Stockholm (dpa) – In the last five years, fewer weapons such as fighter planes, tanks and submarines have been exported around the world than before.
The volume of international arms shipments fell 4.6 percent between 2017 and 2021 compared to the previous five-year period, according to a report by the Stockholm-based peace research institute Sipri published on Monday. Compared to the years 2007 to 2011, however, the new values mean an increase of 3.9 percent. Germany remains one of the five largest arms exporters.
Still a much higher level
Despite the slight decline in a five-year comparison, global arms deliveries have been at a much higher level than before in the last ten years, said expert Sipri Siemon Wezeman of the German Press Agency. “The world is not a safer place than it was in the early 1990s or at the end of the Cold War.” And this applies to the period before the Russian invasion of Ukraine two and a half weeks ago, Wezeman emphasized.
According to the Sipri expert, there were no major corona-related effects on the numbers. Rather, in countries like Finland and Switzerland, decisions have been made to buy a significant number of long guns. “The plans have not changed due to Corona. You’re on your way.” In view of recent large orders, especially for US fighter jets, peace researchers expect a clear increase in import figures from several European countries over the course of the next decade.
Big regional differences
According to Sipri, the slight drop in international arms deliveries hides large differences between world regions. For example, while South America has imported fewer weapons than it has in 50 years, rising or unchanged high import figures in Europe, East Asia, Oceania and the Middle East are contributing to rearmament. The volume of imports from the countries of Europe increased accordingly by 19 per cent. This can be attributed, at least in part, to the significant deterioration in relations with Russia.
The US lead as the absolute industry leader among the 60 arms exporting countries continues to grow. Mainly due to its military aircraft, the United States is responsible for 39 percent of all arms exports. This share is more than double that of Russia in second place.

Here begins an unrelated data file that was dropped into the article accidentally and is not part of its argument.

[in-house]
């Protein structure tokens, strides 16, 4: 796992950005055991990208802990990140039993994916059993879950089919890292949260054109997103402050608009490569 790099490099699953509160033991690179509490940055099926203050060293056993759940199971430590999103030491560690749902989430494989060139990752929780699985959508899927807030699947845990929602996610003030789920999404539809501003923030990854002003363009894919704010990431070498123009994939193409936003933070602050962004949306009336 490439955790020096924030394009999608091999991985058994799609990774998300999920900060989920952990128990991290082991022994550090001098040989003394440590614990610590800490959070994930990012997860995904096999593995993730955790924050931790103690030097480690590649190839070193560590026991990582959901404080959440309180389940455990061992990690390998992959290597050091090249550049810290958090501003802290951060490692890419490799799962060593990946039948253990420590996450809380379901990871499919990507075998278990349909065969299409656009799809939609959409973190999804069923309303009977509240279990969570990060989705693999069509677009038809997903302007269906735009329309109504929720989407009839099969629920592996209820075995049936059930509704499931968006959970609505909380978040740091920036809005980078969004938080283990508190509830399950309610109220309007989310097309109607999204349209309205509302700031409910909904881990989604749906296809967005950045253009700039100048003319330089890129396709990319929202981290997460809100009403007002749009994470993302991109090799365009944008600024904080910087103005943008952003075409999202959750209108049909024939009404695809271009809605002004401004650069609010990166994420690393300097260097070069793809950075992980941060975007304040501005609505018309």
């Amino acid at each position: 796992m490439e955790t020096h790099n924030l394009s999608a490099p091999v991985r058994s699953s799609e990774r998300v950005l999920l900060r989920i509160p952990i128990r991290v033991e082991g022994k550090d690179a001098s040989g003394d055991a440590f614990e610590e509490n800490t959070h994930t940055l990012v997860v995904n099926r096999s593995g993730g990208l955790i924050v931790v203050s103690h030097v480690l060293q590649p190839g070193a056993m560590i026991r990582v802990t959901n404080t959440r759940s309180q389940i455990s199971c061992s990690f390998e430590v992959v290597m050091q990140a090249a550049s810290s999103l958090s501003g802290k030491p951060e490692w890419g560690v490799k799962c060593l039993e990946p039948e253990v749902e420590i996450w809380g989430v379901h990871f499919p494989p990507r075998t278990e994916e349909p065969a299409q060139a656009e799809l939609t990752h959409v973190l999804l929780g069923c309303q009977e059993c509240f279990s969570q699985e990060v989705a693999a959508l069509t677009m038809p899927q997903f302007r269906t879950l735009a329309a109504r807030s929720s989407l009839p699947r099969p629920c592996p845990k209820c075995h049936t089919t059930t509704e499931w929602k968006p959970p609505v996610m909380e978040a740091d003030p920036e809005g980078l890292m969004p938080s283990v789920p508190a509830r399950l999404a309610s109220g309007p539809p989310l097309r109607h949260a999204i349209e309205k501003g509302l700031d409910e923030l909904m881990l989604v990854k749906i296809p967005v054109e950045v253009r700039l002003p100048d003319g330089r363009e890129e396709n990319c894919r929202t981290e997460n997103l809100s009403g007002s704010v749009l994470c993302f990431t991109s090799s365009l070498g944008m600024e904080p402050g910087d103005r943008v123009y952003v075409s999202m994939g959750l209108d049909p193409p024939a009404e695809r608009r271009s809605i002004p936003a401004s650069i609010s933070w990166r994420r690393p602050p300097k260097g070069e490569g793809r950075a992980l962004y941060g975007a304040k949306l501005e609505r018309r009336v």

While the US arms manufacturers achieved a five-year growth of 14 percent, in the case of France this increase was even 59 percent. In contrast, Russian arms exports fell 26 percent. The decline can be explained almost exclusively by the fact that deliveries to the world’s largest arms importer, India and Vietnam, collapsed. More exports to China and Egypt could not make up for that.
Does the fall in Russian exports have something to do with the actions of the giant empire in Ukraine? “I think the connection is indirect,” Wezeman said. The numbers partly reflected how difficult it was for Russia to find new buyers, while older ones such as India and China were looking for new suppliers or producing more themselves. The US and European countries have also put pressure on countries like India, Algeria and Egypt to give up Russian arms deliveries. This pressure is likely to increase further in the coming years, Wezeman suspects.
The West seeks allies
Another aspect is the technological standard of Russian armaments, which can currently also be seen in Ukraine. Many of the weapons are not modern and some are completely out of date. According to Wezeman, another consequence of the Ukraine war is that the West is looking for more allies, also aided by the lure of arms deliveries.
The five largest arms exporters in the world are finally completed by China and Germany. According to Sipri, the Federal Republic of Germany recorded a decrease in export volume of 19 percent compared to the previous five-year period and 49 percent compared to 2007 to 2011. Such figures could change rapidly with a large order. Wezeman said. German arms supplies, such as frigates, submarines and armored vehicles, now account for 4.5 percent of global arms exports.
Ukraine in 14th place
And Ukraine? Despite the years-long conflict with Russia, the country’s imports were very limited in the years 2017-2021. According to the Sipri report, they accounted for just 0.1 percent of the global total. Arms deliveries to Ukraine were generally of more political than military importance. In addition, several of the main exporting countries had restricted their shipments until February, for fear of contributing to an escalation.
At the same time, Ukraine ranks 14th in the world ranking of arms exporting countries. Wezeman hopes this will change: On the one hand, Ukraine now needs its own weapons. On the other hand, much of its defense industry is in endangered and contested areas, for example in Kharkiv.